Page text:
Wednesday, March 14, 2018

Walton and Charles

The Izaak Walton League of America is another of the many organizations reaching my inbox, and perusing the latest connection, I felt moved to ask, "So what do we do to protect our natural heritage"? I don't mean to suggest I have a ready answer, but if you like, you can click on the link I leave for you, at bottom.

And who was Izaak Walton? In the wide-ranging reading of outdoor literature I engage, I once came upon a line that humored me a little, that he's the classic (wrote The Compleat Angler) every angler knows about, but has never read. Of course, I've read his book, but I'm obsessed with words and ideas, and have to suck everything written into my head. That's impossible word by word, but I listen to Pink Floyd, too, and my favorite line from them, sung, "Breathe, breathe in the air."

To get to the dark side of the moon, you have to realize the globe was orbited, first.

Walton was English. But I like the League's American title best, even though Walton's quest for the king, Charles II, does not reflect well on current national politics. I'll leave you with that hint. Future book(s) of mine might be more forthcoming.

Monday, March 12, 2018

Bucktail Spinner

"The Unforgettable Fire," U2 keeps playing in my mind, the cosmic resonance of instrumentation unearthly and melancholy, as if light years from the down-to-earth pursuits I love. I guess this winter is lingering on awhile yet, though this has nothing to do with ice fishing; it's a nabby sort of winter weather that doesn't give anyone the vitality of extreme cold.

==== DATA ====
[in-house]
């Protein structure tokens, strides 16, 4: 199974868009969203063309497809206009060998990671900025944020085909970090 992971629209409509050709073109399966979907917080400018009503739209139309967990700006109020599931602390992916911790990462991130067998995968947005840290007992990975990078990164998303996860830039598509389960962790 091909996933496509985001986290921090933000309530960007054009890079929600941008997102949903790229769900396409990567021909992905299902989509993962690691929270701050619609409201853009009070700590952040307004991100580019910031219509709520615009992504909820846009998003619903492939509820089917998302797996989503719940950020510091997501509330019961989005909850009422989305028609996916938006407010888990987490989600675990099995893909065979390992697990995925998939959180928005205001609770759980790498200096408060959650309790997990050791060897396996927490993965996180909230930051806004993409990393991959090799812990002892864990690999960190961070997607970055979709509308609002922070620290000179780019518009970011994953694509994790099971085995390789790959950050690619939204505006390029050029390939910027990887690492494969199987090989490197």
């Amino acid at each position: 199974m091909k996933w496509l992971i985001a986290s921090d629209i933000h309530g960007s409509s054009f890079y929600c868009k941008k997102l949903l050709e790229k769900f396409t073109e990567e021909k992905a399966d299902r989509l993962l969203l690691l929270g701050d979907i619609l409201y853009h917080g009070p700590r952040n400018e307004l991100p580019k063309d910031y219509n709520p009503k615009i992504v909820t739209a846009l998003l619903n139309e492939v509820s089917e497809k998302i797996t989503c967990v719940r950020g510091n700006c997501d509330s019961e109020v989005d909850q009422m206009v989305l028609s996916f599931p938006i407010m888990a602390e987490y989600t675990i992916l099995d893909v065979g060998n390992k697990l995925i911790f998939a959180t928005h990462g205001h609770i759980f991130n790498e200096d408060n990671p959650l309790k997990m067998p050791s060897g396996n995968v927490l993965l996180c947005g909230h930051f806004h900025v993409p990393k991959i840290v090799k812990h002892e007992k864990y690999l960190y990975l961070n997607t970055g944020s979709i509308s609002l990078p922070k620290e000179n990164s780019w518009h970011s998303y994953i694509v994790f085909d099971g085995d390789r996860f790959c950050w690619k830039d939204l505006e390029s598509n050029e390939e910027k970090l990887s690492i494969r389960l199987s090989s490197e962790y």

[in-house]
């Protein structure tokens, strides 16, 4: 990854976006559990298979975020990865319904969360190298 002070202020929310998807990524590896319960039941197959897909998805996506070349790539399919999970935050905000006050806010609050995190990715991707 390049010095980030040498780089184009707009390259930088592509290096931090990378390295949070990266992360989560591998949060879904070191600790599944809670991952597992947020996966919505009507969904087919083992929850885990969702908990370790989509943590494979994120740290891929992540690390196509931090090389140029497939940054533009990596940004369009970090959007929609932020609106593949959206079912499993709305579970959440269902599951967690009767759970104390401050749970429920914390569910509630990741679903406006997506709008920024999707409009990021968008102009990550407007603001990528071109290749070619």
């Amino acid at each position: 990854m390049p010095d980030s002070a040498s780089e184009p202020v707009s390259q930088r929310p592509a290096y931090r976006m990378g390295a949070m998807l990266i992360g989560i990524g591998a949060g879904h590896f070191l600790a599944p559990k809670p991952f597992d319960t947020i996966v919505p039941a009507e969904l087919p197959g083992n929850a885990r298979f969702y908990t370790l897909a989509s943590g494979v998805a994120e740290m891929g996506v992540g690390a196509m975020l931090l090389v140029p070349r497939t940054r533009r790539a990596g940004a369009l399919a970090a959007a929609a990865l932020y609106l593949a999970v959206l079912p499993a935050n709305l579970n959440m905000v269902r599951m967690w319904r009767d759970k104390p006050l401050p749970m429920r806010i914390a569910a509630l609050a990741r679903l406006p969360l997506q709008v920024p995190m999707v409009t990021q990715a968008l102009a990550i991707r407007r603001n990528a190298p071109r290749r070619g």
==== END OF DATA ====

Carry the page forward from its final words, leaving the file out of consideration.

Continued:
I thought of taking my two-weight TFO and Sadie the black Lab to Peapack Brook, thinking of wild browns and possibly any rainbows that could have moved upstream from the North Branch Raritan, stocked this past fall, but I was up until 5:00 a.m. last night, not getting out of bed until 3:00, having a lot to do. I want to walk in the downstream direction along the railroad tracks and see if I can find holes along the brook's course as it nears the river. I also thought of casting spinners over here in the pond, and though that water is cold, I could grab my rod right now and try, but I think I'm waiting on next Monday, after I get a homemade bucktail spinner in the mail from Tom Savko, a New Jersey Federated Sportsmen News reader who liked my recent article about in-line spinners. He sent me photos of his father's, and his, work, and the plugs he makes are amazing for their professional finished quality.

Sunday, March 11, 2018

Loss and Sustenance

The only tree damage my family suffered, resulting from the big snow, is the bent and possibly broken-bent limb of our juniper in front of the condo. But I felt for others' loss, and even mentioned this sentiment to a customer where I work, who spoke of her broken trees. I'm pleasantly surprised to have got Robert Romano's latest blog post in my inbox on just this theme of loss, though I feel sorrow for his.

We never lost power. Other people still have none, perhaps. I know yesterday some were without, including a coworker, though his came on this morning, and I got no news today of anyone without.

There's a maple--huge--in my father's backyard I planted in 1972 or 1973. A transplanted seedling, a tree now with a trunk about three feet wide. Someday, that house where my father lives alone, down in Mercer County, will be owned by someone else. But I expect that tree to remain there on the property for many more years to come.

Romano's blog (He lives in Sussex County):